Phosphatidylserine Ameliorates Neurodegenerative Symptoms and Enhances Axonal Transport in a Mouse Model of Familial Dysautonomia

Shiran Naftelberg, Ziv Abramovitch, Shani Gluska, Sivan Yannai, Yuvraj Joshi, Maya Donyo, Keren Ben-Yaakov, Tal Gradus, Jonathan Zonszain, Chen Farhy, Ruth Ashery-Padan, Eran Perlson, Gil Ast*

*Corresponding author for this work

Research output: Contribution to journalArticlepeer-review

Abstract

Familial Dysautonomia (FD) is a neurodegenerative disease in which aberrant tissue-specific splicing of IKBKAP exon 20 leads to reduction of IKAP protein levels in neuronal tissues. Here we generated a conditional knockout (CKO) mouse in which exon 20 of IKBKAP is deleted in the nervous system. The CKO FD mice exhibit developmental delays, sensory abnormalities, and less organized dorsal root ganglia (DRGs) with attenuated axons compared to wild-type mice. Furthermore, the CKO FD DRGs show elevated HDAC6 levels, reduced acetylated α-tubulin, unstable microtubules, and impairment of axonal retrograde transport of nerve growth factor (NGF). These abnormalities in DRG properties underlie neuronal degeneration and FD symptoms. Phosphatidylserine treatment decreased HDAC6 levels and thus increased acetylation of α-tubulin. Further PS treatment resulted in recovery of axonal outgrowth and enhanced retrograde axonal transport by decreasing histone deacetylase 6 (HDAC6) levels and thus increasing acetylation of α-tubulin levels. Thus, we have identified the molecular pathway that leads to neurodegeneration in FD and have demonstrated that phosphatidylserine treatment has the potential to slow progression of neurodegeneration.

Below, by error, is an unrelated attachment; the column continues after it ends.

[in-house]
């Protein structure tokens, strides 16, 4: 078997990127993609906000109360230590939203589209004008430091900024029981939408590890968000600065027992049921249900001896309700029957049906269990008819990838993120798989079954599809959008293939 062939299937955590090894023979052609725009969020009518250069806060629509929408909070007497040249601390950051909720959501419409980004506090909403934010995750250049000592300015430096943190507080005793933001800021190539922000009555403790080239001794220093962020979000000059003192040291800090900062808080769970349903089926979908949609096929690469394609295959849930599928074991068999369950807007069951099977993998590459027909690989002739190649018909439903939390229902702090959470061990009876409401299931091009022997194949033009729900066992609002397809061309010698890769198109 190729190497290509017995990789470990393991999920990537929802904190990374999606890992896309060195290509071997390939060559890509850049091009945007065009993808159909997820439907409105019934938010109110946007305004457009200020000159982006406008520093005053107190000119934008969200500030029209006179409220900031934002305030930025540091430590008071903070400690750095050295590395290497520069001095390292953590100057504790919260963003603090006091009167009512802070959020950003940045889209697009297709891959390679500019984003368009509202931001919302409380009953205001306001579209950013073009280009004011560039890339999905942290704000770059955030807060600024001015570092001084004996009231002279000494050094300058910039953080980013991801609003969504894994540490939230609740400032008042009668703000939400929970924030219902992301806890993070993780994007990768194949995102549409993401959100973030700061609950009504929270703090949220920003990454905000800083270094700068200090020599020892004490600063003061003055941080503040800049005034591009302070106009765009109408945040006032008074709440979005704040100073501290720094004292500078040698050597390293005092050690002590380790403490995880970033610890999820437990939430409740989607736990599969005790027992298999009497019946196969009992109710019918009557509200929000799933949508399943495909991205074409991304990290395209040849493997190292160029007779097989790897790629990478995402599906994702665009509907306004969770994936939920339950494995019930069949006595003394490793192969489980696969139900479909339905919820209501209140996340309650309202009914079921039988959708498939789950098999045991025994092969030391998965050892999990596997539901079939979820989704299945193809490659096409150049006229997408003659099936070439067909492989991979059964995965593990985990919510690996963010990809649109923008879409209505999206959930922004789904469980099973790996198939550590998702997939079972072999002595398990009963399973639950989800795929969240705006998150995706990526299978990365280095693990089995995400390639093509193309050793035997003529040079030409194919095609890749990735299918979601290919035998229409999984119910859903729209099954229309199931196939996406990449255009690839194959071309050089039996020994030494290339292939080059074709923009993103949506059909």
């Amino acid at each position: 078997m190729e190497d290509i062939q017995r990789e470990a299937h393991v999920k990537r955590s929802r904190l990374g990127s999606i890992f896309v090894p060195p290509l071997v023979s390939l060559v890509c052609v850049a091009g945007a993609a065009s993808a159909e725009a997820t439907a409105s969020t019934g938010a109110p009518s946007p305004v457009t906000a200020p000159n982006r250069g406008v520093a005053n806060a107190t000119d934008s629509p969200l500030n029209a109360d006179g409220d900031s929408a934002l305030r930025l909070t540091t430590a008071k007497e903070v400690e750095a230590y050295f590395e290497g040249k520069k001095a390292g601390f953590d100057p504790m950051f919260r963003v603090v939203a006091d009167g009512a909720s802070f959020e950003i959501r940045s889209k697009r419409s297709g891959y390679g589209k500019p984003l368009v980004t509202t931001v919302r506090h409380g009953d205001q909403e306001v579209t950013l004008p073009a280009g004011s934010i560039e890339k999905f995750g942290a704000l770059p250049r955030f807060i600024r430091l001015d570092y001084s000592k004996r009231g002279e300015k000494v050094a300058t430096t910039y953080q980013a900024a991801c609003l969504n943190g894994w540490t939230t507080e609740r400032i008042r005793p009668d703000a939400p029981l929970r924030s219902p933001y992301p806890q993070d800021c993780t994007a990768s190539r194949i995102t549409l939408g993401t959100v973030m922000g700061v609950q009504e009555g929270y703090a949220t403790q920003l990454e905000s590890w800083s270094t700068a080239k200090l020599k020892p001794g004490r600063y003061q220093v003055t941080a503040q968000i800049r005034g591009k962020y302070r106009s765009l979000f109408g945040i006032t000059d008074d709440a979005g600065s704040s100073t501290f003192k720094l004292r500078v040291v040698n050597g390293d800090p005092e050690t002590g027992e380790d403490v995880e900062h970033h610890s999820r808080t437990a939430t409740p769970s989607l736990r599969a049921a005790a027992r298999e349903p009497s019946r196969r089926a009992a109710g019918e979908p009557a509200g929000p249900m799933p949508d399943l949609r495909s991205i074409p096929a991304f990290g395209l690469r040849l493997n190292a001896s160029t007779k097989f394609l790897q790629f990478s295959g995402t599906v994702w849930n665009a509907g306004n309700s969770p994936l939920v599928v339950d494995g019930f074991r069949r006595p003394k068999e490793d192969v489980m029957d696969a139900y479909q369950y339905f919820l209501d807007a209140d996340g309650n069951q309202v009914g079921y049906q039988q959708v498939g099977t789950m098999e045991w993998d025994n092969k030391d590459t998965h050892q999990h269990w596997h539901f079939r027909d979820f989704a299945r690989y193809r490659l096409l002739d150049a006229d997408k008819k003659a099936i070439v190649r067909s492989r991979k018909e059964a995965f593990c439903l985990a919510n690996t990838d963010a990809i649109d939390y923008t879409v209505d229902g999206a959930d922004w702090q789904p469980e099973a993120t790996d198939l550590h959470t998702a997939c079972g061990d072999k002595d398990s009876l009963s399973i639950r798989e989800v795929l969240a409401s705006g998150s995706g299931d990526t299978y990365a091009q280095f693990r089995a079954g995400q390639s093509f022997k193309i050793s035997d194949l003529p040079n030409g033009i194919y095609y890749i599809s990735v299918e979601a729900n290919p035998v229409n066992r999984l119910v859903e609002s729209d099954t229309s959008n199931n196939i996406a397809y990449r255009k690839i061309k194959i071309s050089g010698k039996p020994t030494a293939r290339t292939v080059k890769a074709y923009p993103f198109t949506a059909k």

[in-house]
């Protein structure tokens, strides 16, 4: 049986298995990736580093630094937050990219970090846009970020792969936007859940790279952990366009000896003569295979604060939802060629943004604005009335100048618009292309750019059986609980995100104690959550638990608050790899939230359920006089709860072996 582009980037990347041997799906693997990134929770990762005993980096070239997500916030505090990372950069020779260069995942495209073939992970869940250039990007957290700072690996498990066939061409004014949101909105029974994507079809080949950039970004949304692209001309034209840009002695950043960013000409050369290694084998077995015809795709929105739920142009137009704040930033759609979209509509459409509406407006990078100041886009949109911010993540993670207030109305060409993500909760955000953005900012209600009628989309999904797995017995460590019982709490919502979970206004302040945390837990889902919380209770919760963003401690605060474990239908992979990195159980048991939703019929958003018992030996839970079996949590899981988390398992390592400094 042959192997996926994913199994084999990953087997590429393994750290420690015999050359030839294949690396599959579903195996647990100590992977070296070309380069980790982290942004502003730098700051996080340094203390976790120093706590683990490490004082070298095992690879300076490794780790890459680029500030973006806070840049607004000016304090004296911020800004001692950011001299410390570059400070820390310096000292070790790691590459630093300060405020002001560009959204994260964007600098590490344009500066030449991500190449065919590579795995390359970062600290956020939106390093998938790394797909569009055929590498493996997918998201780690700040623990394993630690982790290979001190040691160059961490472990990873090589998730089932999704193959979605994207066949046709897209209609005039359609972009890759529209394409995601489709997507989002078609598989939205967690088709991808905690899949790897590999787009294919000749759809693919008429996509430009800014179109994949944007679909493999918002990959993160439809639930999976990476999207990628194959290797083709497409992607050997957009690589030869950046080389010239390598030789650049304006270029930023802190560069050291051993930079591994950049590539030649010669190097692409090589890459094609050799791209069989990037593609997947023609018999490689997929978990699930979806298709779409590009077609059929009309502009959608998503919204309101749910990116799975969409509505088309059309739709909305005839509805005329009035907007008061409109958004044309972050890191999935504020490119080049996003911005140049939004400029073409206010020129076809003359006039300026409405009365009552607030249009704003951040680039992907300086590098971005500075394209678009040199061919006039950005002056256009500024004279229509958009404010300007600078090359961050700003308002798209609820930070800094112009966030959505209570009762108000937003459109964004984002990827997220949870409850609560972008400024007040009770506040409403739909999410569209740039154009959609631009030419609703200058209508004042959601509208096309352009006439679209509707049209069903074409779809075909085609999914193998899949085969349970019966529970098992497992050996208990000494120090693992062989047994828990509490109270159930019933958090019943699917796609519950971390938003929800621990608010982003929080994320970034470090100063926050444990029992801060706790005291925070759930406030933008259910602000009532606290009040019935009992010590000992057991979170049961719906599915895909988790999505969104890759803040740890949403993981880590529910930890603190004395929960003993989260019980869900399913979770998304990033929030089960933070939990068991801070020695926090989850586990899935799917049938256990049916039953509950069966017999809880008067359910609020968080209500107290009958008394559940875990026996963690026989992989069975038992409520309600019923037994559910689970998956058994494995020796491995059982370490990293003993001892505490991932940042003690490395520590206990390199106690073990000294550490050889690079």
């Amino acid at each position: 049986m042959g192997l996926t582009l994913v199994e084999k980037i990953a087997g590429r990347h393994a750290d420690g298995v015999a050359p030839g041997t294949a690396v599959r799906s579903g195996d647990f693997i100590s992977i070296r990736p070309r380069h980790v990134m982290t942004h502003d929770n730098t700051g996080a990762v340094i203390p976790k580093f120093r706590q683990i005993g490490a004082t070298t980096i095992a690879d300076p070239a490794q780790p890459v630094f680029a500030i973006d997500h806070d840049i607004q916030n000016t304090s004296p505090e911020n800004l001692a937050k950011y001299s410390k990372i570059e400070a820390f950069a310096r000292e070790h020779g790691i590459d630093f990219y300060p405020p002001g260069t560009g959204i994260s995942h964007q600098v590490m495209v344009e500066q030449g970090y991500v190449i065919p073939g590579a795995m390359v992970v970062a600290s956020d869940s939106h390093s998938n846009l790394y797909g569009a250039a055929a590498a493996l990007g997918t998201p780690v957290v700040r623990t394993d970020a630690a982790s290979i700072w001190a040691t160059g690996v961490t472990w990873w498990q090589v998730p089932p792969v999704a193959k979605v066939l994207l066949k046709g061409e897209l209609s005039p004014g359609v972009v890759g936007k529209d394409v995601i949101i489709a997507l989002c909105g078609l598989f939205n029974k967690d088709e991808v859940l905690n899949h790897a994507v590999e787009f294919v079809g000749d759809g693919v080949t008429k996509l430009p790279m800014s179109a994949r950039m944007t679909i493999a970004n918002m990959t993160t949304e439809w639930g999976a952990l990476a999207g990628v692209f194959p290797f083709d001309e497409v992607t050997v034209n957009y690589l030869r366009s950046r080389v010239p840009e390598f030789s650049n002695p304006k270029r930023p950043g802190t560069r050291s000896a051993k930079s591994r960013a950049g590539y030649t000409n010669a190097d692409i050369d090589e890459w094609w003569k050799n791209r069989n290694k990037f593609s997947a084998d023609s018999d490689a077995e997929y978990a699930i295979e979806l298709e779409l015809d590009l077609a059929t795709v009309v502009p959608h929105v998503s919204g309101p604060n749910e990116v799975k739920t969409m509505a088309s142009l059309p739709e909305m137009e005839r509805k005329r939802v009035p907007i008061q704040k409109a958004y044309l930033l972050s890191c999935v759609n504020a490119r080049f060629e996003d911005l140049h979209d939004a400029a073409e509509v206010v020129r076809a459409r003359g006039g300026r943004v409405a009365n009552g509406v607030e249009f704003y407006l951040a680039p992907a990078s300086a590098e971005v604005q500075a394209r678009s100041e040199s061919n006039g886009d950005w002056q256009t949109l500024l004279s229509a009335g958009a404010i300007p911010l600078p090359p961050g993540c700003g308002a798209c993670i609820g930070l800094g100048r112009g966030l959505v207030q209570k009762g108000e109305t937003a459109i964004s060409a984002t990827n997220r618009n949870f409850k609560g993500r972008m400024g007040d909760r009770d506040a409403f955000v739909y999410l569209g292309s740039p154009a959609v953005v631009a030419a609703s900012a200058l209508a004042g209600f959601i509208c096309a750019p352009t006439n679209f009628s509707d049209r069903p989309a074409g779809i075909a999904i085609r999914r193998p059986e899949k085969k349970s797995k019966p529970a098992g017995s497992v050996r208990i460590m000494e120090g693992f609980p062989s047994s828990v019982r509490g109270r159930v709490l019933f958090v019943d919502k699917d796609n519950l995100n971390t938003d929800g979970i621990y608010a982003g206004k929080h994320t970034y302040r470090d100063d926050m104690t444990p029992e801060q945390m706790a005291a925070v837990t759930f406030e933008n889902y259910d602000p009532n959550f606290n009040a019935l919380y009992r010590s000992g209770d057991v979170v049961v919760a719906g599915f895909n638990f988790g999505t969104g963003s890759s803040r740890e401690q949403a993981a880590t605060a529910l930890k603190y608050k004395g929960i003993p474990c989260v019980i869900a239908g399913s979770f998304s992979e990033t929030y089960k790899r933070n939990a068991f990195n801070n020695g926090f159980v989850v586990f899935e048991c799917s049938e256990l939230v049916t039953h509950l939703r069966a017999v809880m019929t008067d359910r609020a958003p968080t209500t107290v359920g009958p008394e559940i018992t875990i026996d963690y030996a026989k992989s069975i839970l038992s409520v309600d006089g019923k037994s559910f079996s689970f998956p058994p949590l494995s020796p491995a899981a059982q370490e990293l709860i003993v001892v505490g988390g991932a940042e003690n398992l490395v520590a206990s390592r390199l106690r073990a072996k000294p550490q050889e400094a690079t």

Original languageEnglish
Article numbere1006486
JournalPLoS Genetics
Volume12
Issue number12
DOIs
StatePublished - Dec 2016

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